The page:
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Dr. Tahmahkera, an enrolled citizen of the Comanche Nation of Oklahoma, is an interdisciplinary scholar of North American indigeneities, critical media, and sound.
Tahmahkera's first book Tribal Television: Viewing Native People in Sitcoms (University of North Carolina Press, 2014) foregrounds representations of the indigenous, including Native actors, producers, and comedic subjects, in U.S., First Nations, and Canadian television and other media from the 1930s-2010s within the historical contexts of federal policy and social activism. His current book project "Cinematic Comanches: Representing in the Media Borderlands" (under contract with the University of Nebraska Press' "Indigenous Films" series) is a cultural history of real and reel Comanches' performative work onscreen and off in the production of what Tahmahkera calls "Comanchería cinema."
For more on this research, see his articles "'We're Gonna Capture Johnny Depp!': Making Kin with Cinematic Comanches" in American Indian Culture and Research Journal (UCLA Press) and "Haaka tsa Kwitop Hahka?: Seeking Representational Jurisdiction in Comanchería Cinema" in Native American and Indigenous Studies (University of Minnesota Press).
This research informs his forthcoming curated exhibit, also called "Cinematic Comanches,” for the Comanche National Museum in Lawton, Oklahoma, in 2020. The exhibit will feature the film work of Tahmahkera's g-g-great grandfather Quanah Parker in his co-starring role in The Bank Robbery (1908), Quanah's children's roles in Daughter of Dawn (1920), and other cinematic work by Comanches as actors, directors, producers, film consultants, and critics.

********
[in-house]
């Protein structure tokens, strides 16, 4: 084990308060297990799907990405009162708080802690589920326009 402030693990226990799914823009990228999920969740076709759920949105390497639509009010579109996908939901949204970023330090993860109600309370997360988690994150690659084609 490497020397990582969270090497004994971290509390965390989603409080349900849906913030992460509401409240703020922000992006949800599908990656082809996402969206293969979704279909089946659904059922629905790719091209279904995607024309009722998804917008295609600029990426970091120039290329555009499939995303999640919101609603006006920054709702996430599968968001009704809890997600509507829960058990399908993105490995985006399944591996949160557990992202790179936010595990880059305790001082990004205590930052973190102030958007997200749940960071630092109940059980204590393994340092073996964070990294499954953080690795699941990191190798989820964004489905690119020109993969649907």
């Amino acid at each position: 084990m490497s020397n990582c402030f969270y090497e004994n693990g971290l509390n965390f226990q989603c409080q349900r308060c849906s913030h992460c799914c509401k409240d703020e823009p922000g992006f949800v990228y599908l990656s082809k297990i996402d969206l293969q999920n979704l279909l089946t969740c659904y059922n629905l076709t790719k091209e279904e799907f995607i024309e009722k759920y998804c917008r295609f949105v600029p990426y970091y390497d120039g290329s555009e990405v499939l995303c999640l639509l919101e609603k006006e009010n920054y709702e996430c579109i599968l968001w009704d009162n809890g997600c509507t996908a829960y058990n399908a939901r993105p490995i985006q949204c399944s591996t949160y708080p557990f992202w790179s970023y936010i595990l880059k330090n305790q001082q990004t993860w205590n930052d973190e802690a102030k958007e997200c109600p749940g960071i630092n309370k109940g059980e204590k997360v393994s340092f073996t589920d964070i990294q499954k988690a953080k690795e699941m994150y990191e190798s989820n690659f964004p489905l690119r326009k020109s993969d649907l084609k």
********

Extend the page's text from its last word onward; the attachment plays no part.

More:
Currently, Tahmahkera is also a 2019-2020 Faculty Fellow in the Illinois Program for Research in the Humanities at the University of Illinois, where he is developing his project "Becoming Sound: Sonic Quests of Healing in Indian Country." "Becoming Sound" concentrates on indigenous well-being through sonic expression and ways of listening into cultural and sonic genealogies of what he calls "ancestral acoustics" in indigenous soundscapes. On Indigenous Peoples Day in 2017, the site Sounding Out! published Tahmahkera's "Becoming Sound: Tubitsinakukuru from Mt. Scott to Standing Rock." For his earlier work in indigenous sound studies, see "'An Indian in a White Man’s Camp': Johnny Cash's Indian Country Music" in the special Sound issue of American Quarterly.
Professor Tahmahkera serves on the Editorial Board of Cinema Journal, the official journal of the Society for Cinema and Media Studies. He also consults on film projects, curates Indigenous film series (e.g., Briscoe Western Art Museum in San Antonio, 2018), writes curriculum guides (LaDonna Harris: Indian 101 and Through the Repellent Fence) for Vision Maker Media and PBS documentaries, and volunteers for Illinois Radio Reader. He has delivered invited talks, such as the 2017 annual Shaw Lecture in American Studies at Dickinson College, interviewed on podcasts like Eric Molinsky's Imaginary Worlds, and served on the Community Advisory Board of KLRU, the Austin-based affiliate of PBS.
Additional Campus Affiliations
Tahmahkera, D. (2018). Hakarʉ Marʉʉmatʉ Kwitaka? Seeking Representational Jurisdiction in Comanchería Cinema. Native American and Indigenous Studies, 5(1), 100. https://doi.org/10.5749/natiindistudj.5.1.0100
Tahmahkera, D. (2017). "We're Gonna Capture Johnny Depp": Making Kin with Cinematic Comanches. American Indian Culture and Research Journal, 41(2), 23-42. https://doi.org/10.17953/aicrj.41.2.tahmahkera
Tahmahkera, D. (2016). Tubitsinakukuru: Listen closely. Biography - An Interdisciplinary Quarterly, 39(3), 309-313. https://doi.org/10.1353/bio.2016.0040
Tahmahkera, D. (2014). Tribal television: Viewing native people in Sitcoms. University of North Carolina Press.
Tahmahkera, D. (2011). "An Indian in a white man's camp": Johnny Cash's Indian Country music. American Quarterly, 63(3), 591-617. https://doi.org/10.1353/aq.2011.0039